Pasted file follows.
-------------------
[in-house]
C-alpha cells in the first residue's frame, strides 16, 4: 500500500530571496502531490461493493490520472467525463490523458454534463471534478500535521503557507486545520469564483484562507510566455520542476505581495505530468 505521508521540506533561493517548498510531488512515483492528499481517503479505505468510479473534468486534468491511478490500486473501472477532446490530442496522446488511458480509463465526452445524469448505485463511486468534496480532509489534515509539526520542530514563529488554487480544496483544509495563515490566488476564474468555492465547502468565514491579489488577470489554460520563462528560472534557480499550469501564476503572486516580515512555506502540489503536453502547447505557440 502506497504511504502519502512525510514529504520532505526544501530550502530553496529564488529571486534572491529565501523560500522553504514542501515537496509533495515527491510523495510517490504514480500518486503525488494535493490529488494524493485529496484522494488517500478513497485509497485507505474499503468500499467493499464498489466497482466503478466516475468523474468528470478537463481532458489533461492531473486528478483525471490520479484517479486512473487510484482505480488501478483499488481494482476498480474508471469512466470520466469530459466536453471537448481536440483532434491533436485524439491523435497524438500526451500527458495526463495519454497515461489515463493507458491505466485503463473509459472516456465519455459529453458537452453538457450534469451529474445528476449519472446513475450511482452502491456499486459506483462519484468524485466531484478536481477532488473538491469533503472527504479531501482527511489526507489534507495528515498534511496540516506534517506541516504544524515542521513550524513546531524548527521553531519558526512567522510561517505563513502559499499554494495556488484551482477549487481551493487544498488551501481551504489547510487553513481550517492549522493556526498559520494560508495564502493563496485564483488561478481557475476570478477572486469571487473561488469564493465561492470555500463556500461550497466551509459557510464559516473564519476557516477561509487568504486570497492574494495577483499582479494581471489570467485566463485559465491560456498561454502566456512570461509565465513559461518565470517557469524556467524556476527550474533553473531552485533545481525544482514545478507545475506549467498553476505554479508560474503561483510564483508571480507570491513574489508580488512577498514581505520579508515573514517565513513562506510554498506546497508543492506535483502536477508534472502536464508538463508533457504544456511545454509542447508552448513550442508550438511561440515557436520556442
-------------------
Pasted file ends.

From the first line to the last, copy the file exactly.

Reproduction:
[in-house]
C-alpha cells in the first residue's frame, strides 16, 4: 500500500530571496502531490461493493490520472467525463490523458454534463471534478500535521503557507486545520469564483484562507510566455520542476505581495505530468 505521508521540506533561493517548498510531488512515483492528499481517503479505505468510479473534468486534468491511478490500486473501472477532446490530442496522446488511458480509463465526452445524469448505485463511486468534496480532509489534515509539526520542530514563529488554487480544496483544509495563515490566488476564474468555492465547502468565514491579489488577470489554460520563462528560472534557480499550469501564476503572486516580515512555506502540489503536453502547447505557440 502506497504511504502519502512525510514529504520532505526544501530550502530553496529564488529571486534572491529565501523560500522553504514542501515537496509533495515527491510523495510517490504514480500518486503525488494535493490529488494524493485529496484522494488517500478513497485509497485507505474499503468500499467493499464498489466497482466503478466516475468523474468528470478537463481532458489533461492531473486528478483525471490520479484517479486512473487510484482505480488501478483499488481494482476498480474508471469512466470520466469530459466536453471537448481536440483532434491533436485524439491523435497524438500526451500527458495526463495519454497515461489515463493507458491505466485503463473509459472516456465519455459529453458537452453538457450534469451529474445528476449519472446513475450511482452502491456499486459506483462519484468524485466531484478536481477532488473538491469533503472527504479531501482527511489526507489534507495528515498534511496540516506534517506541516504544524515542521513550524513546531524548527521553531519558526512567522510561517505563513502559499499554494495556488484551482477549487481551493487544498488551501481551504489547510487553513481550517492549522493556526498559520494560508495564502493563496485564483488561478481557475476570478477572486469571487473561488469564493465561492470555500463556500461550497466551509459557510464559516473564519476557516477561509487568504486570497492574494495577483499582479494581471489570467485566463485559465491560456498561454502566456512570461509565465513559461518565470517557469524556467524556476527550474533553473531552485533545481525544482514545478507545475506549467498553476505554479508560474503561483510564483508571480507570491513574489508580488512577498514581505520579508515573514517565513513562506510554498506546497508543492506535483502536477508534472502536464508538463508533457504544456511545454509542447508552448513550442508550438511561440515557436520556442